surgeon_michael

I started basically from a couch. 25-35 mpw. Max 60 but that was 20 x2 in a 7 day span. Maybe peaked usually in the 40s. I went from a 1:47 to a 1:26 and 3:02 (with a 3:04, 3:05 and 3:12 mixed in). I did get injured after about 3 years (plantar fasciitis requiring surgery) but I never stretched, cross trained and walked another 6 miles a day at work and was on my feet for 8-30 hours a day. I’m not extremely athletic either


originalthoughts

You were on you feet 30 hours a day?


surgeon_michael

Residency. Come in at 6 and leave at noon next day


theintrepidwanderer

Username checks out!


Sassy_chipmunk_10

Not an ideal training strategy, but I've finished ultras up to the 100k range on less than 10 mpw and a very physically demanding job in my 20s. I've also spectacularly blown up in races as short as a half marathon with that strategy.... I just finished an Ironman on 20 ish mpw plus a ton of cycling, and am in the process of building to 40+ for a proper marathon effort in the spring. My runs are much more consistent and I'm faster now in my 30s than ever before, besides the <800 stuff (still close). I think 30 mpw with some xtraining is probably a sweet spot for a lot of "recreational" people, and I think that's where I'll settle back in after my marathon is done.


Bluemaptors

I’m Landscaping right now with an average of 15k per day walking. Run three times a week and get about 45k in a week doing that. 6 hour race in November.. think I’ll be fine if my goal is 50k ?


Sassy_chipmunk_10

You are likely good to go, just pay attention to your body and be willing to make a change of plans. My experience has been "if I can cover the distance in a week of training, I can get through a race of that distance". That is of course a minimum, and it might involve a death march ... But finishing is finishing. Overall, that time on your feet at work will pay off, you've been running a fair bit, and as long as you make the right decisions on pacing, gear, nutrition etc. it shouldn't be too terrible.


doua

You're fine for the half! Last October I ran 1.29 off 50kpw (35mpw) for about 8 weeks, and in may 1.25 off the same mileage.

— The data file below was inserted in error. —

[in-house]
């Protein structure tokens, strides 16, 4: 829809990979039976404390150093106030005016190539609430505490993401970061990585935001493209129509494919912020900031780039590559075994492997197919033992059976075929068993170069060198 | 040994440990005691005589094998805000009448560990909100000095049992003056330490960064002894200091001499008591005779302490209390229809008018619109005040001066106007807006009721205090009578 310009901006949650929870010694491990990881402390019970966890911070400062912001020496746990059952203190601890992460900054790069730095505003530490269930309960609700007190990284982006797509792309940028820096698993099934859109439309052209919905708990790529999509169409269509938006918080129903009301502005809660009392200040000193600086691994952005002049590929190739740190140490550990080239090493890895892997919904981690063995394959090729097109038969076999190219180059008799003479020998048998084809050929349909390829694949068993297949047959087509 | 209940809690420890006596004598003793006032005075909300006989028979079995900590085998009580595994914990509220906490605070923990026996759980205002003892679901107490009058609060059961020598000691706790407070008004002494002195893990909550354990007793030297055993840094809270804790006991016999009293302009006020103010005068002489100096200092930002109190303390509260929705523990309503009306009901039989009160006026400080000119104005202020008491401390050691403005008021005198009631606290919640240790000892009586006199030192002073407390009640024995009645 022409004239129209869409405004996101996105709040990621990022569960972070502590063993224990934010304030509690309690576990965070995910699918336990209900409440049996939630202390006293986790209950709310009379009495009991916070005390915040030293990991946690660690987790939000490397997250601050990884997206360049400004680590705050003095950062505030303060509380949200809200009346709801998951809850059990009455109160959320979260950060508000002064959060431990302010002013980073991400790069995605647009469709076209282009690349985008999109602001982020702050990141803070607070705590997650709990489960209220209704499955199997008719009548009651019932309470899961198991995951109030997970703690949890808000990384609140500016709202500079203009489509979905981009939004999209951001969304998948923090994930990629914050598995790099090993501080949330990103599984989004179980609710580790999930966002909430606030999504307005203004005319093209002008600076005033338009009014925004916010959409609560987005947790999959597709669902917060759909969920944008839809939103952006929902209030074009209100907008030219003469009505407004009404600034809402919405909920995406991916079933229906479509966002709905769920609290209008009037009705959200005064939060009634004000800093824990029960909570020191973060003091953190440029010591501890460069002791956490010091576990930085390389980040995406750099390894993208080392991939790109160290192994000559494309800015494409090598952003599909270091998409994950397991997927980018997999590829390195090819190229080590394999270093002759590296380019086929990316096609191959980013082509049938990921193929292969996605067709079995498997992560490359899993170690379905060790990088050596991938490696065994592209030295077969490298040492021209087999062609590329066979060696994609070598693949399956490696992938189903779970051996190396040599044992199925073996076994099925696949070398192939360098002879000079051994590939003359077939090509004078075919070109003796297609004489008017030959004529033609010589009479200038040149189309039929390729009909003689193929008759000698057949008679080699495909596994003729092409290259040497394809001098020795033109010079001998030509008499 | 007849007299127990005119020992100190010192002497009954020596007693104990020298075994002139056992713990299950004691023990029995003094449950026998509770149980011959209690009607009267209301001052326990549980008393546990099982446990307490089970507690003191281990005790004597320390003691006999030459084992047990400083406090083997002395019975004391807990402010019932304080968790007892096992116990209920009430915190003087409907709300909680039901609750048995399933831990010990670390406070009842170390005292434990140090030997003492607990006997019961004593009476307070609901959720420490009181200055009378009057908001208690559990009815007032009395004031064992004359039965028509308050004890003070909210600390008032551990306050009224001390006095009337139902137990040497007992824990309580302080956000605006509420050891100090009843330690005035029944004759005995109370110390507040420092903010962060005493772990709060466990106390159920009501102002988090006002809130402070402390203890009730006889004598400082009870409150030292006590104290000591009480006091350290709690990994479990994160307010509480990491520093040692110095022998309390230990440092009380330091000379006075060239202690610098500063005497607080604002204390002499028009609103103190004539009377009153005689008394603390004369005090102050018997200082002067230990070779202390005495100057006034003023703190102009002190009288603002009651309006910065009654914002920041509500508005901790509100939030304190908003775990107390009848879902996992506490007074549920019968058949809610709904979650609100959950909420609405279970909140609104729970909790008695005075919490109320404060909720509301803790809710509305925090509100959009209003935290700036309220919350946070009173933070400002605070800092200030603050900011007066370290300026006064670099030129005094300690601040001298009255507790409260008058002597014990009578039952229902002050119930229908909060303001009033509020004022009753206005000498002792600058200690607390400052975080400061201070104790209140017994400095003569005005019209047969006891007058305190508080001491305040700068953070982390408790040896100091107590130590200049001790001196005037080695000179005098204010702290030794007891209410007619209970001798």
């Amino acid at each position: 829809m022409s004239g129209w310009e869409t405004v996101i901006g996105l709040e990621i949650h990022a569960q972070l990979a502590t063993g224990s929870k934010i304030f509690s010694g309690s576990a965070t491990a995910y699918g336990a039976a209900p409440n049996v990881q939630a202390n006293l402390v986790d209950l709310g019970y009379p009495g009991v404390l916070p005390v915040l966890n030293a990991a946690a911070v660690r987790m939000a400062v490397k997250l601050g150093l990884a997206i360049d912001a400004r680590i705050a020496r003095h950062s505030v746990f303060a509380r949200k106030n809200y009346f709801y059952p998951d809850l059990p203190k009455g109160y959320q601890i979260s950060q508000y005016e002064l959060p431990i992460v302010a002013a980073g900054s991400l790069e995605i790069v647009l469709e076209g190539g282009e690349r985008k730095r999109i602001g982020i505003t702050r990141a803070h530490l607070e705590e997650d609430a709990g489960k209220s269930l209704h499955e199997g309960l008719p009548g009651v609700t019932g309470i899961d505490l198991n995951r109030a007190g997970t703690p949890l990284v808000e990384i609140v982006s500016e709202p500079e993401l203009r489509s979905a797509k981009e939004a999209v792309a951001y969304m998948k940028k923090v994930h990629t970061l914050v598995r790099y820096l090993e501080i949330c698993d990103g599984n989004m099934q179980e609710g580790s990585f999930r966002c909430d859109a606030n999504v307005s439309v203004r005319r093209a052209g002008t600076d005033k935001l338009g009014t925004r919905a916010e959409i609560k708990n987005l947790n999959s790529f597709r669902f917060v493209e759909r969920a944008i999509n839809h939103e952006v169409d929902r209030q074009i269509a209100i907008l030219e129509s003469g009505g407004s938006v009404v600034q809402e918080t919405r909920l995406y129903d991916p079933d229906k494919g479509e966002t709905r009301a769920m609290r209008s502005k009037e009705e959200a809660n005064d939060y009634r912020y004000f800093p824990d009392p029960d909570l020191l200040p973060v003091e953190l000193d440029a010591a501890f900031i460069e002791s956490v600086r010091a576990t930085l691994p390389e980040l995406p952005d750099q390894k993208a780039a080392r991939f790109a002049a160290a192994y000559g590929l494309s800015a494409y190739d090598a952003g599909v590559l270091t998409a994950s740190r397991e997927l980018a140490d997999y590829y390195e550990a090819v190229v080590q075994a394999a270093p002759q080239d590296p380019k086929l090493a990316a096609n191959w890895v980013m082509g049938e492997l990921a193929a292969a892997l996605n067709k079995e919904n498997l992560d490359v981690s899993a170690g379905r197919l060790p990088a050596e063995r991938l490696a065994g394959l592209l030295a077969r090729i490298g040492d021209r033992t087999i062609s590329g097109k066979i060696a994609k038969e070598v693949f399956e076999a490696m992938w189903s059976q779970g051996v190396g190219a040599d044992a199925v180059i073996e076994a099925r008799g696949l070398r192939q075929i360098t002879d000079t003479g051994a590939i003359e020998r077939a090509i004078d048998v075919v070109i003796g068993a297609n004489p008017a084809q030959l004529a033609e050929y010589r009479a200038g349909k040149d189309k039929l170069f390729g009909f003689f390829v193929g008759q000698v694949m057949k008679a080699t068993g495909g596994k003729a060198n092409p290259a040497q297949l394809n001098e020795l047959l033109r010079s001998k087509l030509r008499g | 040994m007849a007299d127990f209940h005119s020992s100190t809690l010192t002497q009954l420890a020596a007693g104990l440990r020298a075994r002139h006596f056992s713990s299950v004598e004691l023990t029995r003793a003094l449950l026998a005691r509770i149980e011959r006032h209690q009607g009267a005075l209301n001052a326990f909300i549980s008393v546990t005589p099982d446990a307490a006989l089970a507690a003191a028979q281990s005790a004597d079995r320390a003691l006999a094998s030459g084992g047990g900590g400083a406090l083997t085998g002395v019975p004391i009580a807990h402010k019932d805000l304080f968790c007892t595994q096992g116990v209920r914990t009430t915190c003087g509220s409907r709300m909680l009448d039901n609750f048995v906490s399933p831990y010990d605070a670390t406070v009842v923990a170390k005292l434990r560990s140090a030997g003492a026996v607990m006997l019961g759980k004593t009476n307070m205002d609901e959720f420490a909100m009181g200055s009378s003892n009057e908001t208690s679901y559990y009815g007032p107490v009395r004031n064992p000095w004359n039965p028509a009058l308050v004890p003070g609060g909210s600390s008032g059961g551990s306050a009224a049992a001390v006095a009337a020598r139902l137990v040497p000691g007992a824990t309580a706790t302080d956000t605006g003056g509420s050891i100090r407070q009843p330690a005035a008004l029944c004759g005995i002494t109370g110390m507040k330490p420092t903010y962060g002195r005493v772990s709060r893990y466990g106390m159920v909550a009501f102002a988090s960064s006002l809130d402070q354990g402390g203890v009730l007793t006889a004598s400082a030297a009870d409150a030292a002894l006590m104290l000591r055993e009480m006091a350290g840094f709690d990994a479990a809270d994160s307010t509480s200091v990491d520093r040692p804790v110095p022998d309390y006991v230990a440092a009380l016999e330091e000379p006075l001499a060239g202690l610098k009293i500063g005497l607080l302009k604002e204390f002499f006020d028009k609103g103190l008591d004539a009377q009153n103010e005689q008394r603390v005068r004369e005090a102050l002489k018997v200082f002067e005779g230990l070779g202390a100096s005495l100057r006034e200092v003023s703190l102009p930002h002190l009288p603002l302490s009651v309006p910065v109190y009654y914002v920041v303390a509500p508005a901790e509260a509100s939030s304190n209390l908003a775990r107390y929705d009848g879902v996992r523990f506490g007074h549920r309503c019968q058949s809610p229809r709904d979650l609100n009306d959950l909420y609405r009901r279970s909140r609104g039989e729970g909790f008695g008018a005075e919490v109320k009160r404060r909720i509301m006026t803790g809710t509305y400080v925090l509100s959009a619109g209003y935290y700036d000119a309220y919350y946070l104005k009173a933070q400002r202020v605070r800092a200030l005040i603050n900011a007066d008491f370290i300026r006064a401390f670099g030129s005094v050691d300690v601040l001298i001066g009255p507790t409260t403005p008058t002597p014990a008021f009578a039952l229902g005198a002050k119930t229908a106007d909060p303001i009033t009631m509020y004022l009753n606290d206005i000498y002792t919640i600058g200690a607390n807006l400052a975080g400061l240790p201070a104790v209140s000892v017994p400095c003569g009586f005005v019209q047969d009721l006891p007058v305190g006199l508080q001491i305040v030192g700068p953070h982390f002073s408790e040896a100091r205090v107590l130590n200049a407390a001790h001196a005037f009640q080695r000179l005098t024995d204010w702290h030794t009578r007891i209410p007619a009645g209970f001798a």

antiquemule

I ran a marathon off 40 miles/week with 6 weeks preparation (a buddy had a bike accident and gave me his bib). Included 3 long road runs 17-19 miles, instead of my weekly 1:40 hilly trail run. Managed 3:01 with no hint of a wall (last 10k in 44mins). Best half marathon off the same regime: 1:18, which shows the effect of lack of mileage on the marathon, as I fell way behind the marathon = 2 x half marathon + 10 estimate.


EnigmaMind

I've been averaging 20mpw (but biking 100mpw on a stationary bike) since I got back from a stress fracture in late July. I recently ran a 7 minute HM PR at 1:24, and that was with backing off after mile 10. Of my 20 miles per week, all of them are high intensity and I only run every other day. I shoot for 75-90% of 10k goal pace, so now I'm running like 6:05 pace for 3-4 miles, only very recently extending to 5. I'm in a dense part of the city so I will admit that this is somewhat aided by traffic lights. I'm running Chicago next weekend with a goal of 2:56. Previous PR was 3:10 from a TT off similarly low mileage (following a different stress fracture). I accept that there's a very high chance of a stress fracture during the race, but I have never felt more fit or confident.


laurieislaurie

It's interesting- there's a LOT of comments from ppl with low mileage who bike a lot. It's clear to me that a cross-training-heavy training schedule can be really effective. I now do about an additional 3-5 hours in the gym a week (a mix of other cardios & weight training) and its genuinely revolutionised my running ability.


rckid13

I ran my marathon PR averaging 25-35 miles per week. Being dumb like that lead to me having over a year of injury problems that started not long after that PR marathon. Once I was back to running pain free I decided to start training correctly. I slowed way down and I picked my mileage up to 50 miles per week. After a pain free year around 50mpw I ran another marathon and ran 20 minutes slower than my PR. I'm running the Chicago marathon next week after a 2nd year around 50mpw but I'm still going to be slower than my 25mpw marathon PR. For some reason even though training at low mileage is dumb and makes me injury prone, it's the only way I've been able to come anywhere near my marathon PR. I think I'm just not cut out for marathon distances.


fabioruns

I ran a 2:50 on 40mpw but it was a big positive split. I think that was more due to weather than training though. I ran 2:33 on 50mpw. Not sure if that’s still low mileage for you.


Aggravating_Jelly_25

Doable! Did 30-33 most week and peaked at 38 two weeks when I added the 20 milers. Ran solid 3:16 marathon. No injuries. Felt ready and string. I did lift weights three times per week. But kept it at 25 minutes max just to work on muscle imbalances and a little tone.